It's no surprise that Francis proposed a stronger theological condemnation of capital punishment.  He's criticized the practice throughout his papacy, as did his most immediate predecessors, Pope St. John Paul II and Pope Benedict XVI. All three popes have pled for clemency when the execution of condemned prisoners is imminent, and all three have linked capital punishment to the “culture of death” and the “throwaway culture” they've criticized.  All three have called for nations to abolish the death penalty.

The Church's official position on the death penalty is nuanced. The Catechism of the Catholic Church explains that the “Church does not exclude recourse to the death penalty,” assuming a criminal's guilt is sufficiently established, and only when execution seems to be the only just way of protecting public safety.  

In his landmark encyclical Evangelium Vitae, issued in 1995, John Paul wrote that the punishment of criminals should focus on rehabilitation, while also ensuring the common good – public order and safety. He opposed capital punishment “except in cases of absolute necessity,” when a community would have no other means to protect itself.

Because of the resources available for modern and secure penal systems, John Paul said that today, “such cases are very rare, if practically non-existent.”

In fact, the Catechism was formally revised in 1997 to reflect the teaching of Evangelium Vitae.

The gist of the Church's current teaching on the death penalty is this: the state has the right to execute criminals, if there is no doubt about that the crime was grave and the offender is guilty. The state cannot justly execute a criminal if it can protect the common good and public safety equally well through non-lethal means. It is the job of the state to judge its own civil conditions and capacity for punishment, in order to determine how to apply those principles, but, when doing so, it should take seriously the moral direction of popes and bishops who have repeatedly said that the death penalty seems unnecessary in the context of developed nations.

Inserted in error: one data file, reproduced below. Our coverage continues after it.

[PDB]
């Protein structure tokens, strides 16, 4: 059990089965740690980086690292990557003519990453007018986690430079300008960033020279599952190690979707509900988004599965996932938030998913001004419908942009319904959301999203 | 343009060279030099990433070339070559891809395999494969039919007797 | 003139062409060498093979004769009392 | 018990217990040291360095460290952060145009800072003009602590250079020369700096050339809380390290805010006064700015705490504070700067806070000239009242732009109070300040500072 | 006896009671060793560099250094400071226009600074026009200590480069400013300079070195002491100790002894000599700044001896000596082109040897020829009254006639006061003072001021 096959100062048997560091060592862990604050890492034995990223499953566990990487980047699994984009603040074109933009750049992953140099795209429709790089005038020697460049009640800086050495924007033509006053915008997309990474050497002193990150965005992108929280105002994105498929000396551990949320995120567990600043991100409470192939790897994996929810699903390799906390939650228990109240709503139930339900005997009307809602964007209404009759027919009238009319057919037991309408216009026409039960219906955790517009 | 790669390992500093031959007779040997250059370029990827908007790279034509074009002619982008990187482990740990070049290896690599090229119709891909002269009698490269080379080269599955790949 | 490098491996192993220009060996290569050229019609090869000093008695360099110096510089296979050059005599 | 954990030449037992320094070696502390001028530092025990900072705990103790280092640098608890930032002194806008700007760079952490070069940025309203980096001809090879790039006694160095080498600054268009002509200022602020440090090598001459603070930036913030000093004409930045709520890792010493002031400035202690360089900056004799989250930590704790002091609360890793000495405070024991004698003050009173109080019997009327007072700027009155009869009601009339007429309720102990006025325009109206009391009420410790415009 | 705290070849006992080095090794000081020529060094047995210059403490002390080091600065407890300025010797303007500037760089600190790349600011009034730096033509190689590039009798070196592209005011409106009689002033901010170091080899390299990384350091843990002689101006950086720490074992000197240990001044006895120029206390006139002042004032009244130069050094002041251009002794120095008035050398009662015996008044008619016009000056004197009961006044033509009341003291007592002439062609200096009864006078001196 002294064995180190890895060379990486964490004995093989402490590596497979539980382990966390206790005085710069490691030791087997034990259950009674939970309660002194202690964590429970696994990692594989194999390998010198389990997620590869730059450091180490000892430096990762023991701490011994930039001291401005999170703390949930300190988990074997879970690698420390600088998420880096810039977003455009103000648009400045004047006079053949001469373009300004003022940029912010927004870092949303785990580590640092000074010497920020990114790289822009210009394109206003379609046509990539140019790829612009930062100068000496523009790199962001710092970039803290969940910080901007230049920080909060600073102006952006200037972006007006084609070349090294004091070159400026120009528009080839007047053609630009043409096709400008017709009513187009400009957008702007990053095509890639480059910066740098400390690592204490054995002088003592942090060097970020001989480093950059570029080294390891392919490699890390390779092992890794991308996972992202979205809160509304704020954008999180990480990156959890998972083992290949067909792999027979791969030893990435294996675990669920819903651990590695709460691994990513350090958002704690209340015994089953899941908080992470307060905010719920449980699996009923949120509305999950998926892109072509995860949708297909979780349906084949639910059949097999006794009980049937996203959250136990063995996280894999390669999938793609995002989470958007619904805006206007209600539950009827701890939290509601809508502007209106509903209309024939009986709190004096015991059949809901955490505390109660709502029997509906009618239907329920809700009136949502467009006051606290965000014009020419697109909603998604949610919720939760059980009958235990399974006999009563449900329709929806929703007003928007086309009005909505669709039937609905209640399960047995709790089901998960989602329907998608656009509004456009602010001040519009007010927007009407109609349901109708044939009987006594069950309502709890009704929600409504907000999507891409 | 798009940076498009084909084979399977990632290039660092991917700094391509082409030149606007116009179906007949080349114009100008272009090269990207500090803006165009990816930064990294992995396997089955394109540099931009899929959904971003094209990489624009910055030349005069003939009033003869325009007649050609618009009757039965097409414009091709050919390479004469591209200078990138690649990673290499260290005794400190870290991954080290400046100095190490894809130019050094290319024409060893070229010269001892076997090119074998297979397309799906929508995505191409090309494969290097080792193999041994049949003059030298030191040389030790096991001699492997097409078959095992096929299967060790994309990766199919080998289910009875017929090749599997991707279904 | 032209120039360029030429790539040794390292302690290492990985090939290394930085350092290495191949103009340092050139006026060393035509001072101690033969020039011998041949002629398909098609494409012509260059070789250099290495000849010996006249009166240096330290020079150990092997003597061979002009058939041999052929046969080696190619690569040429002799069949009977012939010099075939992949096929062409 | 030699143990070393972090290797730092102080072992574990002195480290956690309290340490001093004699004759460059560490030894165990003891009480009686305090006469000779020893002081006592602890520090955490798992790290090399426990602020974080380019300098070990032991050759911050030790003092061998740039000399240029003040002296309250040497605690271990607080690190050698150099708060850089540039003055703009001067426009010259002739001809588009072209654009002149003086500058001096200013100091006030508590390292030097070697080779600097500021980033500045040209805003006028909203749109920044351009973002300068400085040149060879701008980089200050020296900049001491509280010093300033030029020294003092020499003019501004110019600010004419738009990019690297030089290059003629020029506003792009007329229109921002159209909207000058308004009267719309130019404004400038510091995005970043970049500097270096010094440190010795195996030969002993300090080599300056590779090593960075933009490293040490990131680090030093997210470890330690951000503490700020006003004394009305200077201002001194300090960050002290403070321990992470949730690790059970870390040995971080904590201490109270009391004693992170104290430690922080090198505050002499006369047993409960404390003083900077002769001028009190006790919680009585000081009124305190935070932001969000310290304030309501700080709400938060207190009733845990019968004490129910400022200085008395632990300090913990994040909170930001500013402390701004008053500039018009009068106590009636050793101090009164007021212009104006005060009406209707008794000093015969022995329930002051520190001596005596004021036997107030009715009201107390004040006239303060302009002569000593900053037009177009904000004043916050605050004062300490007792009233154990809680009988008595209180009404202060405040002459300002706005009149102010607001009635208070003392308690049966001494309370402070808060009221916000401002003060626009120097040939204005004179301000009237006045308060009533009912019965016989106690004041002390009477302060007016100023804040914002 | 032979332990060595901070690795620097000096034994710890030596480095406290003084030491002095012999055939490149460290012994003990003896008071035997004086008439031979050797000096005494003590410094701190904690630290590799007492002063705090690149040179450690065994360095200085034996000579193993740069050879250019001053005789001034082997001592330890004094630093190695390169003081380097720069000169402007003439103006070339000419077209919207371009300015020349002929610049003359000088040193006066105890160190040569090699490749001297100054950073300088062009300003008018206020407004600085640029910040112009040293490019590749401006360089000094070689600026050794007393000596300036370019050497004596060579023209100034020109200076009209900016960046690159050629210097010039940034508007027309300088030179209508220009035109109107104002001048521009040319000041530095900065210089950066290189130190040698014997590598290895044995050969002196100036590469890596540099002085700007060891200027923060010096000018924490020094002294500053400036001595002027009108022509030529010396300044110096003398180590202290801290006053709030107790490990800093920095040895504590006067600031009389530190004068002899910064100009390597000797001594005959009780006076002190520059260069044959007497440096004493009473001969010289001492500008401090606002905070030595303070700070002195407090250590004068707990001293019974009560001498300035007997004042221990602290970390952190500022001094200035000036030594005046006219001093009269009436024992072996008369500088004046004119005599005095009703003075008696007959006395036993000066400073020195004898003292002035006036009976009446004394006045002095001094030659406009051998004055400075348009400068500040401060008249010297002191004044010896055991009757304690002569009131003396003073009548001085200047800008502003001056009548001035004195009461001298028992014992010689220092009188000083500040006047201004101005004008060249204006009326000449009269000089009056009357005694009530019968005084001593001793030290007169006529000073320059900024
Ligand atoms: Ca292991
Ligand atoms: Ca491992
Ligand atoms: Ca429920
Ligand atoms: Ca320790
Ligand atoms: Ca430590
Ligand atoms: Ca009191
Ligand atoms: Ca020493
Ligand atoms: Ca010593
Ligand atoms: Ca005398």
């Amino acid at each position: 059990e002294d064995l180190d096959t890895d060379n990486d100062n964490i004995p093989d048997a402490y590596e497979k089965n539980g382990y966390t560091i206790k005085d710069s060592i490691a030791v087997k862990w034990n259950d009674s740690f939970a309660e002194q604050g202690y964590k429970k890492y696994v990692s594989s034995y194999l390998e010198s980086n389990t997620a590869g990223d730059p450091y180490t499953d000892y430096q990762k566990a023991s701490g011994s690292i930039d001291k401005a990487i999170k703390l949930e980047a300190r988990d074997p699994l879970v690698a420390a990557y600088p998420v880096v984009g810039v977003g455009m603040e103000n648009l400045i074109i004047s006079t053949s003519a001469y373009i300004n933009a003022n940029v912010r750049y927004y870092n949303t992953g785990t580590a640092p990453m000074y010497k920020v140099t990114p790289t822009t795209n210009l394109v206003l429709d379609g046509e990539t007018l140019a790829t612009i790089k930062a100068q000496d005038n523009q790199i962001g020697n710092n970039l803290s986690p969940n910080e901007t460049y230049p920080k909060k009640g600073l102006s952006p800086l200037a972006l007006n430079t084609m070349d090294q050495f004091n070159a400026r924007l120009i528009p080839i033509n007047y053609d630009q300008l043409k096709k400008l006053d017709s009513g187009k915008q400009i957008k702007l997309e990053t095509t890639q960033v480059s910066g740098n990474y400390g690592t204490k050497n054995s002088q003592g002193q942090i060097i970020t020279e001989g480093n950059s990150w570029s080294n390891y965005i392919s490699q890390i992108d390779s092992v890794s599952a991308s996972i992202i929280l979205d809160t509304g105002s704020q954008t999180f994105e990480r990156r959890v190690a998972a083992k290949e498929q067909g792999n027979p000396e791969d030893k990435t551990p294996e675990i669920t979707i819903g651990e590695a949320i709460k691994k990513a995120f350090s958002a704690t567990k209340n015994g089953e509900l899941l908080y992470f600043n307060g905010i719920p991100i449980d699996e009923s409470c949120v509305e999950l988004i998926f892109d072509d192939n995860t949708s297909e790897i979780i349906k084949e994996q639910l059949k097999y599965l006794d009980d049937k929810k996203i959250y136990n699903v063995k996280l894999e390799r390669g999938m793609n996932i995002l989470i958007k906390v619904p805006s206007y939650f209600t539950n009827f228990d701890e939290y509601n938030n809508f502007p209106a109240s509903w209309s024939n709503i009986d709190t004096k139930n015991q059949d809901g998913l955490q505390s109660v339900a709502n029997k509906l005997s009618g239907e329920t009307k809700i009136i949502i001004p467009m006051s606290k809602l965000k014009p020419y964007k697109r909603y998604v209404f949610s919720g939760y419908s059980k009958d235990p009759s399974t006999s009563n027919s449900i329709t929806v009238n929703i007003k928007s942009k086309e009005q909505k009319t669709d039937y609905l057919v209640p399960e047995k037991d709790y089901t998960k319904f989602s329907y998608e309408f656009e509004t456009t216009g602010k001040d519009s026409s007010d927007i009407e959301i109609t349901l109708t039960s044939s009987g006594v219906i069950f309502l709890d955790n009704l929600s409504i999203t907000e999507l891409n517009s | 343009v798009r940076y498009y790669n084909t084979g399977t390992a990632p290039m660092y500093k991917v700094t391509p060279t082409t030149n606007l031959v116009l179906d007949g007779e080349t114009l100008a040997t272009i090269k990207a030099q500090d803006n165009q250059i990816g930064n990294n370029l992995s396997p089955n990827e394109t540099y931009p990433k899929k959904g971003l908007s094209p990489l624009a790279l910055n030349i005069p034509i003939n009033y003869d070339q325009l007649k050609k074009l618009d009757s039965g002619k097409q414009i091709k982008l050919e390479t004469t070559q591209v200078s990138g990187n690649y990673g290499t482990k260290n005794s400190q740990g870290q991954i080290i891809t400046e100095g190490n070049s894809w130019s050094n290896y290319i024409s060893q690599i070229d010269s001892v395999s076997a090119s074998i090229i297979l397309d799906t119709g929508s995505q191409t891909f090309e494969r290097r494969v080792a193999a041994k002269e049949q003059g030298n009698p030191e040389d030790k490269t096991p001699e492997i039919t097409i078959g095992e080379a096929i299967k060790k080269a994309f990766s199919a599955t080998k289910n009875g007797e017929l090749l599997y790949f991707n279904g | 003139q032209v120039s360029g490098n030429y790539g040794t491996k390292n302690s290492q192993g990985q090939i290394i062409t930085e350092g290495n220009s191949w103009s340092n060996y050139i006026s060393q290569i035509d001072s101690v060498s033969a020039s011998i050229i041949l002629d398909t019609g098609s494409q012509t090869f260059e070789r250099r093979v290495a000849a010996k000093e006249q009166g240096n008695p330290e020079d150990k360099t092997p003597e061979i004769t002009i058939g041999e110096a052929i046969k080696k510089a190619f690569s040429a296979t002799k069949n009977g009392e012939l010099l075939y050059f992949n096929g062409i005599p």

On Wednesday, Francis proposed a strikingly different vision. He said that the death penalty “is in itself contrary to the Gospel.” For many theologians, this language, and the idea that the death penalty “in itself” is contrary to the Gospel, has evoked the theological concept of “intrinsically evil acts,” a group which includes torture, rape, lying, abortion, and sexual immorality.

The distinction is important. Intrinsically evil acts are understood to be wrong in all cases, regardless of the circumstances, intention, or rationale. The morality of other kinds of acts is judged, in part, by circumstances. The traditional teaching on the death penalty puts it in the latter category; the morality of a particular execution is partially determined, as the Catechism explains, by the state's ability to secure the common good in other ways. 

If the Pope proposes that doctrine has developed, and that capital punishment is an intrinsically evil act, this would mean that there are no circumstances, in any time and place, in which it can be justified.

Francis' speech recognized this distinction. He explained that thinking about the death penalty in a new way is the result of the development of social doctrine.

“We are not in the presence of some contradiction with the teaching of the past,” he explained, “because the defense of the dignity of human life from the first moment of conception until natural death has always been found in the teaching of the Church.

“The harmonious development of doctrine, however, requires that we [now] leave out arguments which now appear decisively contrary to the new understanding of Christian truth,” namely, the circumstantial qualifiers which guide current moral reasoning about executions.

Francis proposes that because the Church has gradually developed a deeper understanding of human dignity, over time, we are now able to recognize that execution is always immoral.